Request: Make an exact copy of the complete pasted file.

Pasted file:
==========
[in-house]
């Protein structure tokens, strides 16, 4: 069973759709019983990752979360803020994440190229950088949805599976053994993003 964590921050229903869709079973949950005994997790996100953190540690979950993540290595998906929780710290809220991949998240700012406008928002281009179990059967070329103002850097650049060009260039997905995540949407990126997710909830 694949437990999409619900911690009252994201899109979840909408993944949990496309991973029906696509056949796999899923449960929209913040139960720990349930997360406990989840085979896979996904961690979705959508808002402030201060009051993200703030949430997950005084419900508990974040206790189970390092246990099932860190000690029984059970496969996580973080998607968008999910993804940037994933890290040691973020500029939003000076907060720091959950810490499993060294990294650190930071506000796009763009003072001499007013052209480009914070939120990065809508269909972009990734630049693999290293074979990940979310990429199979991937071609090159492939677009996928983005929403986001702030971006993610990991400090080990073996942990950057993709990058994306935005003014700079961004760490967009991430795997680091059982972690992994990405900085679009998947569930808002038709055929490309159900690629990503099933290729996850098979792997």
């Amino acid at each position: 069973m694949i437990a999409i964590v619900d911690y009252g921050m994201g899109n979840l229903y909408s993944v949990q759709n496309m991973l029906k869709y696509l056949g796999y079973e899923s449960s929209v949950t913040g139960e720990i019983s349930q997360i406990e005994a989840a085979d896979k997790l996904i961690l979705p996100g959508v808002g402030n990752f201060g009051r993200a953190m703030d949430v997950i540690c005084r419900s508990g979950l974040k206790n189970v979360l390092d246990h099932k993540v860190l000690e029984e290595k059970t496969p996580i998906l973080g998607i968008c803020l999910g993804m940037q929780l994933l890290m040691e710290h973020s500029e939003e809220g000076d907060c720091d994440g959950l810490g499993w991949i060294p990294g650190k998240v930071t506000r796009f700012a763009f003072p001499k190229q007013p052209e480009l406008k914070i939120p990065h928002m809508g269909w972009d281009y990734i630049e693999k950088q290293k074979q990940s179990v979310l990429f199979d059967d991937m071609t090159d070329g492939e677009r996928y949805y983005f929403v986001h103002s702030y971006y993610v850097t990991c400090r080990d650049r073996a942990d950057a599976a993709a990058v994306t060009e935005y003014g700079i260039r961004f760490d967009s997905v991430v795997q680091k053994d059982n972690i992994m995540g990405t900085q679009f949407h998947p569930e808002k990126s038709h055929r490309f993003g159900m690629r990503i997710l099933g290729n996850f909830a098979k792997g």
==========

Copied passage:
[in-house]
């Protein structure tokens, strides 16, 4: 069973759709019983990752979360803020994440190229950088949805599976053994993003 964590921050229903869709079973949950005994997790996100953190540690979950993540290595998906929780710290809220991949998240700012406008928002281009179990059967070329103002850097650049060009260039997905995540949407990126997710909830 694949437990999409619900911690009252994201899109979840909408993944949990496309991973029906696509056949796999899923449960929209913040139960720990349930997360406990989840085979896979996904961690979705959508808002402030201060009051993200703030949430997950005084419900508990974040206790189970390092246990099932860190000690029984059970496969996580973080998607968008999910993804940037994933890290040691973020500029939003000076907060720091959950810490499993060294990294650190930071506000796009763009003072001499007013052209480009914070939120990065809508269909972009990734630049693999290293074979990940979310990429199979991937071609090159492939677009996928983005929403986001702030971006993610990991400090080990073996942990950057993709990058994306935005003014700079961004760490967009991430795997680091059982972690992994990405900085679009998947569930808002038709055929490309159900690629990503099933290729996850098979792997």
């Amino acid at each position: 069973m694949i437990a999409i964590v619900d911690y009252g921050m994201g899109n979840l229903y909408s993944v949990q759709n496309m991973l029906k869709y696509l056949g796999y079973e899923s449960s929209v949950t913040g139960e720990i019983s349930q997360i406990e005994a989840a085979d896979k997790l996904i961690l979705p996100g959508v808002g402030n990752f201060g009051r993200a953190m703030d949430v997950i540690c005084r419900s508990g979950l974040k206790n189970v979360l390092d246990h099932k993540v860190l000690e029984e290595k059970t496969p996580i998906l973080g998607i968008c803020l999910g993804m940037q929780l994933l890290m040691e710290h973020s500029e939003e809220g000076d907060c720091d994440g959950l810490g499993w991949i060294p990294g650190k998240v930071t506000r796009f700012a763009f003072p001499k190229q007013p052209e480009l406008k914070i939120p990065h928002m809508g269909w972009d281009y990734i630049e693999k950088q290293k074979q990940s179990v979310l990429f199979d059967d991937m071609t090159d070329g492939e677009r996928y949805y983005f929403v986001h103002s702030y971006y993610v850097t990991c400090r080990d650049r073996a942990d950057a599976a993709a990058v994306t060009e935005y003014g700079i260039r961004f760490d967009s997905v991430v795997q680091k053994d059982n972690i992994m995540g990405t900085q679009f949407h998947p569930e808002k990126s038709h055929r490309f993003g159900m690629r990503i997710l099933g290729n996850f909830a098979k792997g």